Happy holidays, Cook County homeowners. The second installation of your property tax bills will arrive around Thanksgiving. They won’t be due until after Christmas but before New Year’s.
Cook County residents can expect their property tax bills to arrive around Thanksgiving with an estimated return date of Dec. 31, 2022, leaving just enough time for Illinoisans to claim federal deductions, a county spokesperson said.
The second installation of property taxes will likely be mail out more than three months after the bill typically comes due Aug. 1. The delay follows a flood of new appeals and computer complications at the assessor’s office.
Cook County Board spokesman Nick Shields on Sept. 26 said the more than $16 billion in backlogged bills will be collected by “the end of 2022.”
“As each step in the process is completed, we will better understand the bill’s mail date and, subsequently, the due date,” Shields told the Chicago Sun-Times. “We remain confident that their commitment to a due date of 2022 will be realized.”
County leaders said appealing, reviewing and mailing these bills to homeowners could still take more than a month to complete as the county assessor finishes final appeals. Taxpayers will then have a minimum of 30 days to pay once their bill is received.
Issuing these property taxes in late November leaves Cook County homeowners with little more than a month to pay the taxes and claim the local deductions on their 2022 individual federal tax returns.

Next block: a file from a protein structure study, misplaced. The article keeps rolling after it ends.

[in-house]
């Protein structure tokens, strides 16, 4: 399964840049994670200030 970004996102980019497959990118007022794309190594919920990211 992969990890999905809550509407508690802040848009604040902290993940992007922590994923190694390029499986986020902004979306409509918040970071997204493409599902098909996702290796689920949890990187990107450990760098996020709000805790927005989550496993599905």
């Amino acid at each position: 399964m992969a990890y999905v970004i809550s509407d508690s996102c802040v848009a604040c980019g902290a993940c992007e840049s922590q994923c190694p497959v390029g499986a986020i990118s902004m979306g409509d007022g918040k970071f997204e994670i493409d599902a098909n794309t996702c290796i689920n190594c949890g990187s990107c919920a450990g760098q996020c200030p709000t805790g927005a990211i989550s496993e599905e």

Second installations were paid by Aug. 1 in every year since 2011, until the onset of the pandemic. The first installation of property tax bills in 2023 is expected to be due March 1.
Illinois was home to the nation’s second-highest property taxes in 2021. Now rampant inflation is giving local taxing bodies the power to raise rates by 5%.
Property owners face another tax threat on Nov. 8: Amendment 1.
If property taxes simply continue to increase at their long-run average rate, the typical homeowner will pay over $2,100 in additional property taxes during the next four years.
Amendment 1 would likely accelerate that by expanding the bargaining power of government union bosses to negotiate over a near endless array of subjects, ultimately forcing residents to pay the bill for costly contract concessions that carry more weight than state law.
With decades-high inflation already raising property taxes on Illinoisans, adding the Amendment 1 tax burden to the load local bodies are expected to impose would only push more residents out of their homes or out of the state.